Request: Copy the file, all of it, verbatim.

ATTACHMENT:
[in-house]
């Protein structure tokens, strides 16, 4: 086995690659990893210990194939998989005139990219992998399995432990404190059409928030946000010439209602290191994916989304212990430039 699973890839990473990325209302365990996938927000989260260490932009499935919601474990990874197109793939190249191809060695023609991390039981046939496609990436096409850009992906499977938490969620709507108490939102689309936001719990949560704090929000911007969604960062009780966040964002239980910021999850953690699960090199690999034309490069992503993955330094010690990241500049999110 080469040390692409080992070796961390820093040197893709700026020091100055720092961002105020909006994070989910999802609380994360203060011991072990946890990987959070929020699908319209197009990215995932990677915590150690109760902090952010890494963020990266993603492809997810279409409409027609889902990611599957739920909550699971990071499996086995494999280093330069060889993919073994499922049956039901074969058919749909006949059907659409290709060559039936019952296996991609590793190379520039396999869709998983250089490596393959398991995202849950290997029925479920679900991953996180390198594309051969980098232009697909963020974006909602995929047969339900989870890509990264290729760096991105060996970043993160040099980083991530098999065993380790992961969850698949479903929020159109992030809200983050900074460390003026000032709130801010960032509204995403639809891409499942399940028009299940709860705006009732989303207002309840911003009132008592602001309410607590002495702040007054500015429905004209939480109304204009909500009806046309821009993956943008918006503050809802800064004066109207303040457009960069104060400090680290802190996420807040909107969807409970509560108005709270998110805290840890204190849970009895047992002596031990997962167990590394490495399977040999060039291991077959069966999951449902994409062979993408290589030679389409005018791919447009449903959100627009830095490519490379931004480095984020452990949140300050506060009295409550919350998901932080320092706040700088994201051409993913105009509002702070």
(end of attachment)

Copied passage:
[in-house]
């Protein structure tokens, strides 16, 4: 086995690659990893210990194939998989005139990219992998399995432990404190059409928030946000010439209602290191994916989304212990430039 699973890839990473990325209302365990996938927000989260260490932009499935919601474990990874197109793939190249191809060695023609991390039981046939496609990436096409850009992906499977938490969620709507108490939102689309936001719990949560704090929000911007969604960062009780966040964002239980910021999850953690699960090199690999034309490069992503993955330094010690990241500049999110 080469040390692409080992070796961390820093040197893709700026020091100055720092961002105020909006994070989910999802609380994360203060011991072990946890990987959070929020699908319209197009990215995932990677915590150690109760902090952010890494963020990266993603492809997810279409409409027609889902990611599957739920909550699971990071499996086995494999280093330069060889993919073994499922049956039901074969058919749909006949059907659409290709060559039936019952296996991609590793190379520039396999869709998983250089490596393959398991995202849950290997029925479920679900991953996180390198594309051969980098232009697909963020974006909602995929047969339900989870890509990264290729760096991105060996970043993160040099980083991530098999065993380790992961969850698949479903929020159109992030809200983050900074460390003026000032709130801010960032509204995403639809891409499942399940028009299940709860705006009732989303207002309840911003009132008592602001309410607590002495702040007054500015429905004209939480109304204009909500009806046309821009993956943008918006503050809802800064004066109207303040457009960069104060400090680290802190996420807040909107969807409970509560108005709270998110805290840890204190849970009895047992002596031990997962167990590394490495399977040999060039291991077959069966999951449902994409062979993408290589030679389409005018791919447009449903959100627009830095490519490379931004480095984020452990949140300050506060009295409550919350998901932080320092706040700088994201051409993913105009509002702070």